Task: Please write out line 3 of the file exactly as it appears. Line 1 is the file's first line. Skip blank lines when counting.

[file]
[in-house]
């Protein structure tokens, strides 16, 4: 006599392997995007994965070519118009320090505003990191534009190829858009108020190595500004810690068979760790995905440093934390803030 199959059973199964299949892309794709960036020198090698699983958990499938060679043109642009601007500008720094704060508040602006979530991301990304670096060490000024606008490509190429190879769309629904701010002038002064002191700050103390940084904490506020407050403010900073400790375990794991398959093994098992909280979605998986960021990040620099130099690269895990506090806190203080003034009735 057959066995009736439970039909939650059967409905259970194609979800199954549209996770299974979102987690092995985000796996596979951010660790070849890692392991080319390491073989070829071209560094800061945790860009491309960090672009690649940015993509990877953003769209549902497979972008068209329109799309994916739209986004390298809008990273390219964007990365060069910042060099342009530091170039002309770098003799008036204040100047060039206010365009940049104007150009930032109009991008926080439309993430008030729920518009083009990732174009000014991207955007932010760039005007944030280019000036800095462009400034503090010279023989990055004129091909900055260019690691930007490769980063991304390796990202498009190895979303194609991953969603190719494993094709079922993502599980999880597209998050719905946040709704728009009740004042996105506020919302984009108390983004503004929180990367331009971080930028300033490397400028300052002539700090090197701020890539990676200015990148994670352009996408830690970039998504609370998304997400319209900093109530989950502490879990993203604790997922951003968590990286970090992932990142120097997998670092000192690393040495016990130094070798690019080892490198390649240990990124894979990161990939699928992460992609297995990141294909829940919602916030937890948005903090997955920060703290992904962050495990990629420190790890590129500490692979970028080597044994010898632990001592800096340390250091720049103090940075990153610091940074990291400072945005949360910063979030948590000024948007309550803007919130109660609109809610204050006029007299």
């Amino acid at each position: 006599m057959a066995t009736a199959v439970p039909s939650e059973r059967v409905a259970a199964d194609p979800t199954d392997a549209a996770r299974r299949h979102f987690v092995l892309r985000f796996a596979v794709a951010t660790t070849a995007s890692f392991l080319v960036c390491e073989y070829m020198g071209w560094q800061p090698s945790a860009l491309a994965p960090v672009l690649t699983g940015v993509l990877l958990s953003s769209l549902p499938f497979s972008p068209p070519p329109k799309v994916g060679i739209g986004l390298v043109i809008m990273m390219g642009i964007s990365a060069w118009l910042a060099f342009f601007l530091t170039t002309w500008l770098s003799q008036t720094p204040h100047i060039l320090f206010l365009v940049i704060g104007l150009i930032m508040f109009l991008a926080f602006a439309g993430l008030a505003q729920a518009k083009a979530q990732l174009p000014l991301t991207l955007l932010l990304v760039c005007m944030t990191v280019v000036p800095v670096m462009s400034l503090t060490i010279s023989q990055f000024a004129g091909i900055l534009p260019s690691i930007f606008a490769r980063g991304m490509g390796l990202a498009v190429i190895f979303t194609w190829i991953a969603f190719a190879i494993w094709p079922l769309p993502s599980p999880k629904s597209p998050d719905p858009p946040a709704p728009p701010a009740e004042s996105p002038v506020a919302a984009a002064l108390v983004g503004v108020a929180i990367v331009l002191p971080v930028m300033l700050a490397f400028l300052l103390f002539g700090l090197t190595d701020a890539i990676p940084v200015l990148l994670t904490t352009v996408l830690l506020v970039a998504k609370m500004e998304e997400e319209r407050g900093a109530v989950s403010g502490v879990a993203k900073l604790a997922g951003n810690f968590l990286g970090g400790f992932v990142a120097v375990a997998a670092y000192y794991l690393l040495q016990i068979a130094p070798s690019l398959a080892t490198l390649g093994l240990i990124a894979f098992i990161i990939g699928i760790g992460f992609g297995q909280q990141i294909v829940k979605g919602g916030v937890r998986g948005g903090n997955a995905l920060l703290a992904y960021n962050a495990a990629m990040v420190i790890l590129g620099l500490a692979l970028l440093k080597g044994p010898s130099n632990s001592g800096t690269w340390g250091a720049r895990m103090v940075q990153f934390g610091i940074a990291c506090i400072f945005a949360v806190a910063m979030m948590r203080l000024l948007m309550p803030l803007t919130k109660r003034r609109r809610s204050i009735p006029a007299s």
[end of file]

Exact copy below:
């Amino acid at each position: 006599m057959a066995t009736a199959v439970p039909s939650e059973r059967v409905a259970a199964d194609p979800t199954d392997a549209a996770r299974r299949h979102f987690v092995l892309r985000f796996a596979v794709a951010t660790t070849a995007s890692f392991l080319v960036c390491e073989y070829m020198g071209w560094q800061p090698s945790a860009l491309a994965p960090v672009l690649t699983g940015v993509l990877l958990s953003s769209l549902p499938f497979s972008p068209p070519p329109k799309v994916g060679i739209g986004l390298v043109i809008m990273m390219g642009i964007s990365a060069w118009l910042a060099f342009f601007l530091t170039t002309w500008l770098s003799q008036t720094p204040h100047i060039l320090f206010l365009v940049i704060g104007l150009i930032m508040f109009l991008a926080f602006a439309g993430l008030a505003q729920a518009k083009a979530q990732l174009p000014l991301t991207l955007l932010l990304v760039c005007m944030t990191v280019v000036p800095v670096m462009s400034l503090t060490i010279s023989q990055f000024a004129g091909i900055l534009p260019s690691i930007f606008a490769r980063g991304m490509g390796l990202a498009v190429i190895f979303t194609w190829i991953a969603f190719a190879i494993w094709p079922l769309p993502s599980p999880k629904s597209p998050d719905p858009p946040a709704p728009p701010a009740e004042s996105p002038v506020a919302a984009a002064l108390v983004g503004v108020a929180i990367v331009l002191p971080v930028m300033l700050a490397f400028l300052l103390f002539g700090l090197t190595d701020a890539i990676p940084v200015l990148l994670t904490t352009v996408l830690l506020v970039a998504k609370m500004e998304e997400e319209r407050g900093a109530v989950s403010g502490v879990a993203k900073l604790a997922g951003n810690f968590l990286g970090g400790f992932v990142a120097v375990a997998a670092y000192y794991l690393l040495q016990i068979a130094p070798s690019l398959a080892t490198l390649g093994l240990i990124a894979f098992i990161i990939g699928i760790g992460f992609g297995q909280q990141i294909v829940k979605g919602g916030v937890r998986g948005g903090n997955a995905l920060l703290a992904y960021n962050a495990a990629m990040v420190i790890l590129g620099l500490a692979l970028l440093k080597g044994p010898s130099n632990s001592g800096t690269w340390g250091a720049r895990m103090v940075q990153f934390g610091i940074a990291c506090i400072f945005a949360v806190a910063m979030m948590r203080l000024l948007m309550p803030l803007t919130k109660r003034r609109r809610s204050i009735p006029a007299s």